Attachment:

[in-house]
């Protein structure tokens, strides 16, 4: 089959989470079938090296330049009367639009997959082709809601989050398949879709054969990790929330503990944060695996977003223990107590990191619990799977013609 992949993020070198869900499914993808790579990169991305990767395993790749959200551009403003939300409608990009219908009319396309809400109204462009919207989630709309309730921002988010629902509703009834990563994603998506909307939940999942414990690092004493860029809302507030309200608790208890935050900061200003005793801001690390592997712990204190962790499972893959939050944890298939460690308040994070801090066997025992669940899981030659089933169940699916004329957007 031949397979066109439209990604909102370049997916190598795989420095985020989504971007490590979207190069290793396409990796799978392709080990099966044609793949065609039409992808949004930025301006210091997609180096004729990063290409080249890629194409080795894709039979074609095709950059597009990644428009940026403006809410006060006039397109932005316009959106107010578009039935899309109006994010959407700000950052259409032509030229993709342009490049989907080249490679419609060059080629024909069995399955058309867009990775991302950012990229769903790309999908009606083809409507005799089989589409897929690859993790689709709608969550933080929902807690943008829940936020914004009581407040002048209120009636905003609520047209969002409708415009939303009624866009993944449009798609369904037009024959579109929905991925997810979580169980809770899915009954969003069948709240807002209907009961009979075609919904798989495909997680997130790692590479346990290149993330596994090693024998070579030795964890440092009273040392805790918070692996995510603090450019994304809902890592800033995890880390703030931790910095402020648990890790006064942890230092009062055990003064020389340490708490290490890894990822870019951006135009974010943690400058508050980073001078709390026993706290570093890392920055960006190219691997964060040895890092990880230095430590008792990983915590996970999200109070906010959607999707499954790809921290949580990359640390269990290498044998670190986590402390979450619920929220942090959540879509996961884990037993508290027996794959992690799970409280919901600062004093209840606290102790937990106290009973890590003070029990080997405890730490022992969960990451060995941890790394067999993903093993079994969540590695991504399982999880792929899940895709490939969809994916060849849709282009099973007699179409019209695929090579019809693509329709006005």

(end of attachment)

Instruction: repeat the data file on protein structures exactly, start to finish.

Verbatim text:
[in-house]
């Protein structure tokens, strides 16, 4: 089959989470079938090296330049009367639009997959082709809601989050398949879709054969990790929330503990944060695996977003223990107590990191619990799977013609 992949993020070198869900499914993808790579990169991305990767395993790749959200551009403003939300409608990009219908009319396309809400109204462009919207989630709309309730921002988010629902509703009834990563994603998506909307939940999942414990690092004493860029809302507030309200608790208890935050900061200003005793801001690390592997712990204190962790499972893959939050944890298939460690308040994070801090066997025992669940899981030659089933169940699916004329957007 031949397979066109439209990604909102370049997916190598795989420095985020989504971007490590979207190069290793396409990796799978392709080990099966044609793949065609039409992808949004930025301006210091997609180096004729990063290409080249890629194409080795894709039979074609095709950059597009990644428009940026403006809410006060006039397109932005316009959106107010578009039935899309109006994010959407700000950052259409032509030229993709342009490049989907080249490679419609060059080629024909069995399955058309867009990775991302950012990229769903790309999908009606083809409507005799089989589409897929690859993790689709709608969550933080929902807690943008829940936020914004009581407040002048209120009636905003609520047209969002409708415009939303009624866009993944449009798609369904037009024959579109929905991925997810979580169980809770899915009954969003069948709240807002209907009961009979075609919904798989495909997680997130790692590479346990290149993330596994090693024998070579030795964890440092009273040392805790918070692996995510603090450019994304809902890592800033995890880390703030931790910095402020648990890790006064942890230092009062055990003064020389340490708490290490890894990822870019951006135009974010943690400058508050980073001078709390026993706290570093890392920055960006190219691997964060040895890092990880230095430590008792990983915590996970999200109070906010959607999707499954790809921290949580990359640390269990290498044998670190986590402390979450619920929220942090959540879509996961884990037993508290027996794959992690799970409280919901600062004093209840606290102790937990106290009973890590003070029990080997405890730490022992969960990451060995941890790394067999993903093993079994969540590695991504399982999880792929899940895709490939969809994916060849849709282009099973007699179409019209695929090579019809693509329709006005």